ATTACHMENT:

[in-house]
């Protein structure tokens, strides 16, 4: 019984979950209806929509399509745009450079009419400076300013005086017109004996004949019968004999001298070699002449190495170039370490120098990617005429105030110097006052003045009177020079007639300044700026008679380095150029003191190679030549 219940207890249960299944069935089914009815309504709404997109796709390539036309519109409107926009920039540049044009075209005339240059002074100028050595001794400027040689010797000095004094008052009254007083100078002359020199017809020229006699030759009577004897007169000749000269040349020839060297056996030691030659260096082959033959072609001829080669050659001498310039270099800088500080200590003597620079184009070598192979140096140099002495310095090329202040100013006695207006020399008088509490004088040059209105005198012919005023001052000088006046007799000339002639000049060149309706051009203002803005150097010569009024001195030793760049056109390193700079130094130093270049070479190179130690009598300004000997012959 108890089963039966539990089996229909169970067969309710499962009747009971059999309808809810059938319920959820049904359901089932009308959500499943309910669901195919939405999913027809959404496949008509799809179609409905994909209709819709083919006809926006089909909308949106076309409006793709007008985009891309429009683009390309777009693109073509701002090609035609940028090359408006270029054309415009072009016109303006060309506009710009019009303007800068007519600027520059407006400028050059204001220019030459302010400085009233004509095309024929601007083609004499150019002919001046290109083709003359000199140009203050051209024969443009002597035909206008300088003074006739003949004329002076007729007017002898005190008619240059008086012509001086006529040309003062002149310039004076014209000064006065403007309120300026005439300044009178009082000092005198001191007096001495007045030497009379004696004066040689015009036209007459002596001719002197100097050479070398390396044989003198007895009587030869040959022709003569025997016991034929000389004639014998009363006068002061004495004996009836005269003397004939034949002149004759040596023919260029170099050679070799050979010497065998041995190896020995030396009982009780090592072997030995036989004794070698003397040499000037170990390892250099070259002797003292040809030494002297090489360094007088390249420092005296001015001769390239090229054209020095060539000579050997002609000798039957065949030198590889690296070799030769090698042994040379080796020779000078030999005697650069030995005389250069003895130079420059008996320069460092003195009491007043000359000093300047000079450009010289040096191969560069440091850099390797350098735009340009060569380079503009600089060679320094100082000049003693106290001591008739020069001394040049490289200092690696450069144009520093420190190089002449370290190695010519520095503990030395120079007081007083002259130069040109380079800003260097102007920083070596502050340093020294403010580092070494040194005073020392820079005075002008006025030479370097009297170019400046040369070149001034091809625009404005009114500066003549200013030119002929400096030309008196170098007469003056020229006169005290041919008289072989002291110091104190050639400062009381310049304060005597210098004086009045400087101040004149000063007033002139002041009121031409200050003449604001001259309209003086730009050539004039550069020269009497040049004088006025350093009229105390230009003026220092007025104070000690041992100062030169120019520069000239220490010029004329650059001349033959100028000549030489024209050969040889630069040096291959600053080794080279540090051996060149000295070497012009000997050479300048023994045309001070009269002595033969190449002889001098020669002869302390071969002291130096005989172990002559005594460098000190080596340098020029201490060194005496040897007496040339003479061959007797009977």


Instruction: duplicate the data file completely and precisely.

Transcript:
[in-house]
């Protein structure tokens, strides 16, 4: 019984979950209806929509399509745009450079009419400076300013005086017109004996004949019968004999001298070699002449190495170039370490120098990617005429105030110097006052003045009177020079007639300044700026008679380095150029003191190679030549 219940207890249960299944069935089914009815309504709404997109796709390539036309519109409107926009920039540049044009075209005339240059002074100028050595001794400027040689010797000095004094008052009254007083100078002359020199017809020229006699030759009577004897007169000749000269040349020839060297056996030691030659260096082959033959072609001829080669050659001498310039270099800088500080200590003597620079184009070598192979140096140099002495310095090329202040100013006695207006020399008088509490004088040059209105005198012919005023001052000088006046007799000339002639000049060149309706051009203002803005150097010569009024001195030793760049056109390193700079130094130093270049070479190179130690009598300004000997012959 108890089963039966539990089996229909169970067969309710499962009747009971059999309808809810059938319920959820049904359901089932009308959500499943309910669901195919939405999913027809959404496949008509799809179609409905994909209709819709083919006809926006089909909308949106076309409006793709007008985009891309429009683009390309777009693109073509701002090609035609940028090359408006270029054309415009072009016109303006060309506009710009019009303007800068007519600027520059407006400028050059204001220019030459302010400085009233004509095309024929601007083609004499150019002919001046290109083709003359000199140009203050051209024969443009002597035909206008300088003074006739003949004329002076007729007017002898005190008619240059008086012509001086006529040309003062002149310039004076014209000064006065403007309120300026005439300044009178009082000092005198001191007096001495007045030497009379004696004066040689015009036209007459002596001719002197100097050479070398390396044989003198007895009587030869040959022709003569025997016991034929000389004639014998009363006068002061004495004996009836005269003397004939034949002149004759040596023919260029170099050679070799050979010497065998041995190896020995030396009982009780090592072997030995036989004794070698003397040499000037170990390892250099070259002797003292040809030494002297090489360094007088390249420092005296001015001769390239090229054209020095060539000579050997002609000798039957065949030198590889690296070799030769090698042994040379080796020779000078030999005697650069030995005389250069003895130079420059008996320069460092003195009491007043000359000093300047000079450009010289040096191969560069440091850099390797350098735009340009060569380079503009600089060679320094100082000049003693106290001591008739020069001394040049490289200092690696450069144009520093420190190089002449370290190695010519520095503990030395120079007081007083002259130069040109380079800003260097102007920083070596502050340093020294403010580092070494040194005073020392820079005075002008006025030479370097009297170019400046040369070149001034091809625009404005009114500066003549200013030119002929400096030309008196170098007469003056020229006169005290041919008289072989002291110091104190050639400062009381310049304060005597210098004086009045400087101040004149000063007033002139002041009121031409200050003449604001001259309209003086730009050539004039550069020269009497040049004088006025350093009229105390230009003026220092007025104070000690041992100062030169120019520069000239220490010029004329650059001349033959100028000549030489024209050969040889630069040096291959600053080794080279540090051996060149000295070497012009000997050479300048023994045309001070009269002595033969190449002889001098020669002869302390071969002291130096005989172990002559005594460098000190080596340098020029201490060194005496040897007496040339003479061959007797009977």